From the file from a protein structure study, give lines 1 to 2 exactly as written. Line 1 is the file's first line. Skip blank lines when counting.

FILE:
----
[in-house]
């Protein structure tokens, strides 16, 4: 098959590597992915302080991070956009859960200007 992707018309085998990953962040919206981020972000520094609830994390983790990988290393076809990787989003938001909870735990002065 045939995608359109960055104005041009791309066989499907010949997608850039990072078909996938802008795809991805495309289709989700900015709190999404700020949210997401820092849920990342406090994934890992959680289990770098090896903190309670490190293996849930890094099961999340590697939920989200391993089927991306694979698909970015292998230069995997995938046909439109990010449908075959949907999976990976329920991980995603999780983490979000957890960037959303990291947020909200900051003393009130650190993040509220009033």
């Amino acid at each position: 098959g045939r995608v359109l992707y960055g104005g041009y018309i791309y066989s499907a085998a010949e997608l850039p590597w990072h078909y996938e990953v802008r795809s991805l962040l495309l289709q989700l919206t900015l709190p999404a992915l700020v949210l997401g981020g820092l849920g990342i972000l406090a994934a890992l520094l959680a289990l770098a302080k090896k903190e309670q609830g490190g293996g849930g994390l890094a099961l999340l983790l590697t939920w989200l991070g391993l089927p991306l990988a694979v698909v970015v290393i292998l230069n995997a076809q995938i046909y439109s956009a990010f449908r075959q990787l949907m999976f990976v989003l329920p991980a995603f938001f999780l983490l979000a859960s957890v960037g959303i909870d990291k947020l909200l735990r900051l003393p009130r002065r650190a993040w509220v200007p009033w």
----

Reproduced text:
[in-house]
């Protein structure tokens, strides 16, 4: 098959590597992915302080991070956009859960200007 992707018309085998990953962040919206981020972000520094609830994390983790990988290393076809990787989003938001909870735990002065 045939995608359109960055104005041009791309066989499907010949997608850039990072078909996938802008795809991805495309289709989700900015709190999404700020949210997401820092849920990342406090994934890992959680289990770098090896903190309670490190293996849930890094099961999340590697939920989200391993089927991306694979698909970015292998230069995997995938046909439109990010449908075959949907999976990976329920991980995603999780983490979000957890960037959303990291947020909200900051003393009130650190993040509220009033």